The cord-cutting trend doesn't look to be slowing down anytime soon, but as more and more consumers opt for free over-the-air broadcasts, many are learning that a pair of rabbit ears and some tin foil just doesn't cut it.
That's why Mohu (which dubs itself "The Cord Cutting Company") has developed its new FirstStage amplifier, which isn't a sold-separately product, but rather integrated into many of the company's new antennas, including offerings from its Blade, Sail, and updated Leaf lineups.
More info directly from Mohu:
Mohu, The Cord Cutting Company, introduced the FirstStage amplifier, an innovative approach to managing picture quality and ensuring an optimal viewing experience for cord cutters. The FirstStage amplifier is designed to not only dramatically improve antenna performance but also simplify the install process with a more intuitive set-up.
The FirstStage amplifier was made possible by recent advancements in Mohu's research and laboratory test systems. These enhancements have enabled the company to design an unparalleled amplifier design that provides viewers with consistent access to a wider range of channels with better reception and less pixelation, giving customers a crystal-clear picture.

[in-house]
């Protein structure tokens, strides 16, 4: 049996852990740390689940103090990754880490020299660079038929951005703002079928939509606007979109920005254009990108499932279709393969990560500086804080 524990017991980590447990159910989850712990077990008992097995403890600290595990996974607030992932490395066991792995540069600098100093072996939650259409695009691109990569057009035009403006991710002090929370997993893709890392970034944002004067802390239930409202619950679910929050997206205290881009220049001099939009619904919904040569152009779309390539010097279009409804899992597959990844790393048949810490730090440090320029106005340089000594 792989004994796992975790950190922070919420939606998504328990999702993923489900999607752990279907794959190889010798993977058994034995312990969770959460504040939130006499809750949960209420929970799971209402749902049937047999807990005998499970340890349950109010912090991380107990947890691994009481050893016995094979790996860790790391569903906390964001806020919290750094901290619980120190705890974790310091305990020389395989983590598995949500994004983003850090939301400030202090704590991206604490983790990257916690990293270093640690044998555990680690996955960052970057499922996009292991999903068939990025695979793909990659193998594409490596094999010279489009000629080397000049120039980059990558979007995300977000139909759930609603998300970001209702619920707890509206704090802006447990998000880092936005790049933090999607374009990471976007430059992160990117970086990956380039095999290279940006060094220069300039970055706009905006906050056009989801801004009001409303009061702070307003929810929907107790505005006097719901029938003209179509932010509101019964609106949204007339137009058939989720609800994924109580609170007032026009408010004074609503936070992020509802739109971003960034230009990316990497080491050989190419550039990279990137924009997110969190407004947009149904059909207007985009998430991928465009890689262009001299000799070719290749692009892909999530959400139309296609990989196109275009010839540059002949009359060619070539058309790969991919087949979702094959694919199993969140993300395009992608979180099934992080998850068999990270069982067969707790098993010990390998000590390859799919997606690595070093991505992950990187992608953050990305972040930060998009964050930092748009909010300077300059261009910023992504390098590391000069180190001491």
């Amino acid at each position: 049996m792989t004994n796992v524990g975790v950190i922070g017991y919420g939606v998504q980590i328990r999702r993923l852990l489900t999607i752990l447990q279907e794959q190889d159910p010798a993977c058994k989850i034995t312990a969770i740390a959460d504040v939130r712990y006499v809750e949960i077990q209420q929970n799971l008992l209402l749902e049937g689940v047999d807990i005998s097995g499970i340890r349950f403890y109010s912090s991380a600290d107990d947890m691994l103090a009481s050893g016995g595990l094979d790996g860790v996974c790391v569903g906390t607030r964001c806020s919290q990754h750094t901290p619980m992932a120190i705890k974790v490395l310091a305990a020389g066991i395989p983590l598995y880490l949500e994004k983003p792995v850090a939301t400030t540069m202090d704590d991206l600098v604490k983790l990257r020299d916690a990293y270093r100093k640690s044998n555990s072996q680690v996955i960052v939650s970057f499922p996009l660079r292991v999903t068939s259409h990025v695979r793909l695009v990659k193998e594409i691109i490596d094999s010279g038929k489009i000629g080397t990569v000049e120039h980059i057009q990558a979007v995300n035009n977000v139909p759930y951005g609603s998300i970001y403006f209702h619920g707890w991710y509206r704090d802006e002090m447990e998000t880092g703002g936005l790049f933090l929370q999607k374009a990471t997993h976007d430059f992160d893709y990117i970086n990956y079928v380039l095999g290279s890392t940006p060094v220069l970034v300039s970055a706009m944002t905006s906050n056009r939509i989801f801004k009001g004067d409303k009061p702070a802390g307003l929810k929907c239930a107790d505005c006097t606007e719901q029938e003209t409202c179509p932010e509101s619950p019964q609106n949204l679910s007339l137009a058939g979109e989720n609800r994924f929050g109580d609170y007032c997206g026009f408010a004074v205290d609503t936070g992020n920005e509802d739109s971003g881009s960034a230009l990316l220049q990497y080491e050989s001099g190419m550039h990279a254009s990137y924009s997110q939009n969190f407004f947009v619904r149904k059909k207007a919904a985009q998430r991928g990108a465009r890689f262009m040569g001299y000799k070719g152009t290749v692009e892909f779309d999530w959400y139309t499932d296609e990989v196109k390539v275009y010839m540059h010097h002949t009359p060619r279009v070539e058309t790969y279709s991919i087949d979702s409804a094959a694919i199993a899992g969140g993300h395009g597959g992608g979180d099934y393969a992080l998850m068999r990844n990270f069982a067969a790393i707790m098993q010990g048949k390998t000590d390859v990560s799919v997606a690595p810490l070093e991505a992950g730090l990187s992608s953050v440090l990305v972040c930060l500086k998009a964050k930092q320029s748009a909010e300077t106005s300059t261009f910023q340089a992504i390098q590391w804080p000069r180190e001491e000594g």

"At Mohu, we pride ourselves on continuing to lead the antenna industry in product innovation, while still focusing on the needs of today's cord cutters," said Mark Buff, founder, and CEO of Mohu. "The FirstStage amplifier marks a long journey from our original paper-thin TV antenna, but its ability to enhance the viewing experience and set the bar for antenna technology reflects the same goals we've been committed to since 2011."
The FirstStage amplifier is currently integrated with Mohu's most recent antenna models to enhance the viewing experience for customers. Its unique integration with the antenna makes it particularly beneficial for cord cutters who use longer lengths of coaxial cables for roof-mounted antennas or other locations outdoors. This also helps to ease the install process by eliminating the need to have access to electrical power at the antenna end of the path.